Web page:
BOLTON WANDERERS were a deeply distraught club last night and, with Fabrice Muamba still critically ill following his collapse on the White Hart Lane pitch on Saturday, are by no means certain that they wish to maintain their involvement in this season's FA Cup.
Wanderers, whose game at Aston Villa tomorrow night has already been called off, are due to face Tottenham again in the rematch next week.
The situation regarding the re-scheduled tie is fluid and much depends on whether 23-year-old Muamba comes through at the London Chest Hospital -- an outcome which the football world collectively willed to happen in a huge show of support yesterday.
However, the psychological effect of returning to the same stadium, only nine days after such a desperate event, may simply be too much to bear.
Manager Owen Coyle may urge his club not to put his players through that.
The English FA will talk to Bolton early this week -- possibly as early as today -- about the quarter-final tie.
In the event of a Bolton withdrawal, Spurs would be given a bye into a Wembley semi-final with Chelsea as a result.
It is unlikely that Bolton would face any kind of penalty if they opt to withdraw. More immediately, they face a critical relegation fight with local rivals Blackburn Rovers next Saturday. A decision on that game will be taken soon.
Muamba was still fighting for his life last night, with the many uncertainties including the question of whether he has sustained any brain damage.
Although it was reported locally in Bolton that Muamba's heart had stopped for two hours on Saturday, there has been no confirmation of this, although a joint statement released by the club and hospital confirmed that his heart was restarted after he had left White Hart Lane.
The statement added that the England U-21 international remained "anaesthetised" and it is when the heart is asked to do its own work, rather than be artificially helped by adrenalin, that more will be known about his capacity to pull through.
Bolton manager Coyle revealed that the next 24 hours would be "crucial" for Muamba, with doctors more likely to be in a position to assess his reliance on medication following prolonged treatment.
Coyle, who remained at Muamba's bedside with club chairman Phil Gartside for lengthy periods yesterday, insisted that the postponement of the Villa game was a necessity.
"The players wouldn't be in any fit state to play the game," Coyle said.
"Football pales into insignificance at a time like this, and it is vital we concentrate our efforts on Fabrice right now.
"The support that has been offered has been nothing short of outstanding. It is such a difficult and emotional time for Fabrice's family and our thoughts and prayers are with them.
"It is important we stay strong. Bolton Wanderers is a family club and the response over the last day or so completely ties up with that."
Tributes to Muamba have been widespread, with many team-mates and rival players tweeting their thoughts, and Coyle revealed that the England U-21 midfielder's character off the pitch tallies with the sentiments being offered.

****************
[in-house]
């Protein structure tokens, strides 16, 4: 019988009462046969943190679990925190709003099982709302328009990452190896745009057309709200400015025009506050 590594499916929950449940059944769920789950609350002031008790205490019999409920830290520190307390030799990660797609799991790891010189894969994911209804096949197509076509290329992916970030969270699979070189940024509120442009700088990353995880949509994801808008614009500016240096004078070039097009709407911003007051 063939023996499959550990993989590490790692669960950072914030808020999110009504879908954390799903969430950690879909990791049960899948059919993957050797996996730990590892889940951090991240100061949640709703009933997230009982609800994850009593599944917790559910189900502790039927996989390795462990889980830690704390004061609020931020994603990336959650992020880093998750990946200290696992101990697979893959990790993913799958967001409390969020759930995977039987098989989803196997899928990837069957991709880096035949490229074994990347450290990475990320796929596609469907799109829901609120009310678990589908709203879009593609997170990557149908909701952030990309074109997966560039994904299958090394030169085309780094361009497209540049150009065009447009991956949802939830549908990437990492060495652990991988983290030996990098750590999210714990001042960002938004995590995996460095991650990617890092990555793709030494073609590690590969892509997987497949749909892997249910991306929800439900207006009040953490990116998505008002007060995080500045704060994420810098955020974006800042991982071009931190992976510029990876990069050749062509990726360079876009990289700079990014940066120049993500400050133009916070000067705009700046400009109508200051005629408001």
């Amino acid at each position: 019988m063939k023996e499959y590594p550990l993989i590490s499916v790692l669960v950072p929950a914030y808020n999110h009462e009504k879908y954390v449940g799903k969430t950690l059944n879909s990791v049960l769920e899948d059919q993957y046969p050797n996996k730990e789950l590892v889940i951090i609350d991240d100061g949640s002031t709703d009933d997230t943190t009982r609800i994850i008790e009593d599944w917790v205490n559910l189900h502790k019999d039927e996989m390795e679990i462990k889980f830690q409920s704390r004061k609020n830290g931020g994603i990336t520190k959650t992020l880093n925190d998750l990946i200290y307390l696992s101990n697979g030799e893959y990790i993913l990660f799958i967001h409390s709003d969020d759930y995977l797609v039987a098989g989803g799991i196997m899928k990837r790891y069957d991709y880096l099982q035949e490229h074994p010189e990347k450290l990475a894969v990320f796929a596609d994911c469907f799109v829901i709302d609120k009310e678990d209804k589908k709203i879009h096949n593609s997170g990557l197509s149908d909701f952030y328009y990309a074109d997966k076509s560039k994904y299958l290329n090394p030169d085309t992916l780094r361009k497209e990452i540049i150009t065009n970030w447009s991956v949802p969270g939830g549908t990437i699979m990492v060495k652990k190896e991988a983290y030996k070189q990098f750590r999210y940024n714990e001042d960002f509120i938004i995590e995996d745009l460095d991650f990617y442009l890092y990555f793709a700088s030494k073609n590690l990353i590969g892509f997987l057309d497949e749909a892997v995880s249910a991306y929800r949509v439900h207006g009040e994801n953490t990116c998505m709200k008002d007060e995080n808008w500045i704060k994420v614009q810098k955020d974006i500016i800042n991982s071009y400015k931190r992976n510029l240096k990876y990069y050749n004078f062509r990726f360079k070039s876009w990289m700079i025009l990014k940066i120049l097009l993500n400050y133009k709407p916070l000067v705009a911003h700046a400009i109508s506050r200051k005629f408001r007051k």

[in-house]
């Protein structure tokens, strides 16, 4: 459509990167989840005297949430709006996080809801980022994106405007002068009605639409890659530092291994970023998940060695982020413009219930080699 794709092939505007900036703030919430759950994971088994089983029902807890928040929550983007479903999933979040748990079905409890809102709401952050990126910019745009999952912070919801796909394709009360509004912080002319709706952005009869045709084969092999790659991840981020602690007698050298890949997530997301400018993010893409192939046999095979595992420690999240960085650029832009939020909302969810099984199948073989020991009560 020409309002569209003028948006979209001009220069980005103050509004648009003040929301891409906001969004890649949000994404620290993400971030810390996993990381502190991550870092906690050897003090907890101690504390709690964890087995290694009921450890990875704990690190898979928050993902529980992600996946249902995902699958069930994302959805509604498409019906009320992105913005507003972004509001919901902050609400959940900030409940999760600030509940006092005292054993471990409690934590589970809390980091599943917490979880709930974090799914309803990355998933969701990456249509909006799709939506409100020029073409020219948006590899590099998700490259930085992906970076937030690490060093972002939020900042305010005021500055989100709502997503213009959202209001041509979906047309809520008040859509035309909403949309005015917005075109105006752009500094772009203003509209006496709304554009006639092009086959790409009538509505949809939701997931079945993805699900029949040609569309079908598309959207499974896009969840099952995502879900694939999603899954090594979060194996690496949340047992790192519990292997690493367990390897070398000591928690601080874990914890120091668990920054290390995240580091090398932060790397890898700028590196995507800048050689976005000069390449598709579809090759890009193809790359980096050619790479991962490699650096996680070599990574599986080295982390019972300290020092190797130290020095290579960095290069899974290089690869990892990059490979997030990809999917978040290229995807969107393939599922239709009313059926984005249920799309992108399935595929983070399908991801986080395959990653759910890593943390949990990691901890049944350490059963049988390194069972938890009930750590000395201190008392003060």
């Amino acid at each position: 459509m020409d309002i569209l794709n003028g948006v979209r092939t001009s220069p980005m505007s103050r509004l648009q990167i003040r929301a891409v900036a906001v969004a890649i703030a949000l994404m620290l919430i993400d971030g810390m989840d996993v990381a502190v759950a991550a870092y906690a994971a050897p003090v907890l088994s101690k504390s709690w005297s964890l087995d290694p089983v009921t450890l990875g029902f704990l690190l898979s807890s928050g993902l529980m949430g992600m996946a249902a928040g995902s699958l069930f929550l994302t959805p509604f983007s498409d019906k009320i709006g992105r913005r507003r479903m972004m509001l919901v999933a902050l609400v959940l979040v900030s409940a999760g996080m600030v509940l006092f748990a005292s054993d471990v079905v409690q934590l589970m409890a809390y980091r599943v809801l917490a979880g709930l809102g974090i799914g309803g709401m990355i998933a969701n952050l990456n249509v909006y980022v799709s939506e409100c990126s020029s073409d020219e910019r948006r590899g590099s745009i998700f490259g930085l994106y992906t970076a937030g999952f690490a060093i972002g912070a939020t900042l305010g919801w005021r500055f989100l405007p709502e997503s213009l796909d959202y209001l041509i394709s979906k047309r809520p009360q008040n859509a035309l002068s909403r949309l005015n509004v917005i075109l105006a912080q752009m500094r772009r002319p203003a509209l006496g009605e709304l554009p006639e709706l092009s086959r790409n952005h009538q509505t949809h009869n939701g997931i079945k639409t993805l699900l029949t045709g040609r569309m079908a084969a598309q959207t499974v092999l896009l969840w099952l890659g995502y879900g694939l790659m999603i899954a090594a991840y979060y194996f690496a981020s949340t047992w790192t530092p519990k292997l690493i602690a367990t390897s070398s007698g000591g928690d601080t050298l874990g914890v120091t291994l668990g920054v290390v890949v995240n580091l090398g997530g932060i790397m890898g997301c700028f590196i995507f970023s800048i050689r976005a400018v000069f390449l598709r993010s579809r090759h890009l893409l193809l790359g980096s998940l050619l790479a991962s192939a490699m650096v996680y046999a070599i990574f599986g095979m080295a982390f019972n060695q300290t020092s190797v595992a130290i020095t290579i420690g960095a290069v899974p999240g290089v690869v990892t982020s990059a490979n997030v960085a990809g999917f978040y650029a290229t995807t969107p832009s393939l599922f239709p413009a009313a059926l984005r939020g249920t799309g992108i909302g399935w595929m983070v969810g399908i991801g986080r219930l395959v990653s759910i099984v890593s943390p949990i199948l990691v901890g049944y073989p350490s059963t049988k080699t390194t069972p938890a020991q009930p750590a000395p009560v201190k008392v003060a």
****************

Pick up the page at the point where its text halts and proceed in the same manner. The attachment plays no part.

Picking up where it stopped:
Coyle said: "It is all well and good having a God-given gift and being a great footballer, which Fabrice certainly is, but it is more important to be a good person.
"Fab is a wonderful lad, with a great sense of humour and a beautiful smile and he is well liked by anyone who has come in contact with him.
"Everybody is praying for Fabrice, which is very important, and that has been a real source of strength to the family. We certainly hope he comes through this.
"Our concern is Fabrice and Fabrice only and that's what all our energy is going into -- hopefully a happy outcome."
Gartside added: "The support that we had from Tottenham and our own fans was fantastic -- the staff, the fans, the players and the officials at the game. It was unbelievable."
Muamba emigrated to Britain from the DR Congo at the age of 11 with his mother Gertrude and arrived in east London equipped with just four words of English: "Hello, how are you?"
This journey into the unknown had been a better option than staying in Africa, where his father's political allegiance to President Mobutu had put his family in danger.
Muamba joined the Arsenal academy in 2002 and was given a great deal of support by Arsene Wenger as he struggled to settle in.
He recalled in a recent interview how he confessed to Wenger that he was worried about catching the right train to the training ground and about how to use an Oyster card.
Boosted by Wenger's encouragement, Muamba stuck at it and, apart from developing as a footballer, he thrived academically.
"I don't really speak about my life that much," said Muamba in the summer.
"If you ask me, I'll tell you. If you don't ask me, I'll just carry on. That's how it is. Whenever I talk about it, people seem to ask me what is the truth? People just see the cars and stuff. I'm sure other African players have been through similar."
For Muamba, the boy who came to London on a cold December night, his is the great immigrant success story. Waiting while he fights for his life will be unbearable for his family, his friends and his team-mates.
Yet they should know that in his own way, he has already blazed a trail that so many will be grateful to follow. (© Independent News Service)